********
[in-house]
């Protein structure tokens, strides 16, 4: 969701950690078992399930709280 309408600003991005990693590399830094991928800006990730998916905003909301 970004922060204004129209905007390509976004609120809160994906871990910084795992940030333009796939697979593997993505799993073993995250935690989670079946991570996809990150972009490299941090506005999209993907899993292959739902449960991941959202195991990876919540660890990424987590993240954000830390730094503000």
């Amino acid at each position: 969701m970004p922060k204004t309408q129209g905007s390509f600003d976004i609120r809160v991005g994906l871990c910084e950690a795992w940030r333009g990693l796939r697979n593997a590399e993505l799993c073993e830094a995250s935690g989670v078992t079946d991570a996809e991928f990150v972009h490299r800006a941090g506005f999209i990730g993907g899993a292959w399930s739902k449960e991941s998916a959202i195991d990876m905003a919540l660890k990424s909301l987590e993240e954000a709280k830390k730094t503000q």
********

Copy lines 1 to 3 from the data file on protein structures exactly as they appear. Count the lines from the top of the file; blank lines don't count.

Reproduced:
[in-house]
């Protein structure tokens, strides 16, 4: 969701950690078992399930709280 309408600003991005990693590399830094991928800006990730998916905003909301 970004922060204004129209905007390509976004609120809160994906871990910084795992940030333009796939697979593997993505799993073993995250935690989670079946991570996809990150972009490299941090506005999209993907899993292959739902449960991941959202195991990876919540660890990424987590993240954000830390730094503000």
């Amino acid at each position: 969701m970004p922060k204004t309408q129209g905007s390509f600003d976004i609120r809160v991005g994906l871990c910084e950690a795992w940030r333009g990693l796939r697979n593997a590399e993505l799993c073993e830094a995250s935690g989670v078992t079946d991570a996809e991928f990150v972009h490299r800006a941090g506005f999209i990730g993907g899993a292959w399930s739902k449960e991941s998916a959202i195991d990876m905003a919540l660890k990424s909301l987590e993240e954000a709280k830390k730094t503000q």